Ephesians 6: 7-8 (NIV) “Serve wholeheartedly, as if you were serving the Lord, not people, because you know that the Lord will reward each one for whatever good they do, whether they are slave or free.”
I watched as she flitted about the office space remaking coffee, filing papers, and setting up the conference room. People from all over popped in and out getting a request filled here or a question answered there. No matter how much she was interrupted, no matter how many tasked she had to do already, no matter how often her name was called in that sing-songy way people use when they want something from you, she smiled. She never complained. She never showed any frustration. She never seemed to tire.
I remember stuffing envelopes with letters I didn’t understand. She floated over to me, realizing my gross inefficiency, and showed me how to fold several at a time, all the while quarterbacking the office. I watched the ease at which she folded, separated, and slid papers into envelopes in what was robotic precision as I fiddled with the rubber finger thingy that was supposed to make the job easier for me. She directed the caterer and fussed at some hire up in the most nurturing but firm way about leaving an invoice on her chair instead of in the appropriate tray as she stroked my hair playfully and smiled down at me, giving encouraging feedback on my latest attempt. I did better this time, but honestly, there was no way I was going to match her speed and exactness, and I definitely wasn’t going to put anything in her chair.
I’m reminiscing on those long ago days going to work with my mom as I reflect on an exchange I had with a colleague yesterday. She has a meeting to attend today, and she hadn’t completed the deliverables for it. When we were discussing that, she stated that she was only going to do what she would do and that she wasn’t going to stress about it. I reminded her of her newness to leadership and that this was not the time nor the place to drop the ball. She shared that she’d take whatever consequences came her way. I tried to impart the importance of representing oneself well in this situation, but in a most cavalier and cocky tone, she doubled down on her position. I was appalled by both her behavior and her stance, but I decided to retreat, hoping that she’d come to her senses in my absence.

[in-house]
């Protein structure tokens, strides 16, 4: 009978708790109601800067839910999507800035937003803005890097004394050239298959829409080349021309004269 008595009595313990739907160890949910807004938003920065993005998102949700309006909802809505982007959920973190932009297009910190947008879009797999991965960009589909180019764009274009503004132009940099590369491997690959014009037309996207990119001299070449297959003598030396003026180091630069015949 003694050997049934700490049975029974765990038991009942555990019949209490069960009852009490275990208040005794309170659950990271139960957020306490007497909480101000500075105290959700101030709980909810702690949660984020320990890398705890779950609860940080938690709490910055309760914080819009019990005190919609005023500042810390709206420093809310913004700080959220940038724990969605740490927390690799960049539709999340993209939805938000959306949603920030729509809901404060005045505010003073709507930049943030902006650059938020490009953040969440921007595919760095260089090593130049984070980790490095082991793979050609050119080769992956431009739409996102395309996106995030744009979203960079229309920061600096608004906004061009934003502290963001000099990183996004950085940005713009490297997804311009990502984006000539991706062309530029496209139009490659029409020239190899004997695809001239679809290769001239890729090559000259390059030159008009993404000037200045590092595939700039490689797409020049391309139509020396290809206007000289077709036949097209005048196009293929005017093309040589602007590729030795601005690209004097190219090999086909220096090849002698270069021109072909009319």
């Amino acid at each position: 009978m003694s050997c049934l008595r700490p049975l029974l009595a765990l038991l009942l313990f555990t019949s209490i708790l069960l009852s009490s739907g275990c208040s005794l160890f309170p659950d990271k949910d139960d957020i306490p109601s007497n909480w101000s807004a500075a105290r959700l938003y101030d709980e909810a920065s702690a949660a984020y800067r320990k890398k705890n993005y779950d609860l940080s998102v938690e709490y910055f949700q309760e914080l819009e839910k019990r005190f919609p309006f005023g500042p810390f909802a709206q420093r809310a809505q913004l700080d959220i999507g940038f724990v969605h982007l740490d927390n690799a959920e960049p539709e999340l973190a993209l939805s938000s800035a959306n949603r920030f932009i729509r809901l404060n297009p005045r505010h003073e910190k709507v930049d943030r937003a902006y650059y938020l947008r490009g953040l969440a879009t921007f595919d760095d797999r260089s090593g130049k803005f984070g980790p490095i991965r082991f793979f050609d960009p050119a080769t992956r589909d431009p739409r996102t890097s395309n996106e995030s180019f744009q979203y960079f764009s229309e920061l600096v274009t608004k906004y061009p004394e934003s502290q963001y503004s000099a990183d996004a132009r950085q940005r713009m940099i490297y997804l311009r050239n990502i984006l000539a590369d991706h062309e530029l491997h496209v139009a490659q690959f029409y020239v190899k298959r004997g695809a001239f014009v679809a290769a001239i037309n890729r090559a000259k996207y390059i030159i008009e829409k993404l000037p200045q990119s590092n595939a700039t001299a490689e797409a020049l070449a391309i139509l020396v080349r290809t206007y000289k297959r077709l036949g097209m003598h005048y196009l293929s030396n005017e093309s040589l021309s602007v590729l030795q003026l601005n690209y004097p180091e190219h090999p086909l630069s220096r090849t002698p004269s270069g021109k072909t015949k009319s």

Upon my return, she asked, “Do you think I was disrespectful to you?” In all honesty, I hadn’t even thought about that because I was so concerned with her well-being professionally. To feel disrespected means that on some level, I had taken personally what had transpired, and I didn’t. “No,” I responded, “I think you were dismissive.” At that, she flew into a fit of defensiveness and emotion that mirrored my children, and I realized that it was time for me to shut down this air of haughtiness and be completely real with her.
“Listen,” I said firmly to stop the rant. “Character is everything.” I let the words sink in a bit before continuing. “Intelligence is relative and beauty fades, and I should know because in my own mind I’m smart, and I used to be fine, but character will open doors intellect and attractiveness never will. I don’t care if you lead your home, a girl scout troop, a school, or a business, how you talk to people and how you make them feel will make or break you. You pay your dues, you deposit positivity into people, you ensure that the tone of your message is even more well thought out than the content of your message, and you’ll have longevity in this profession.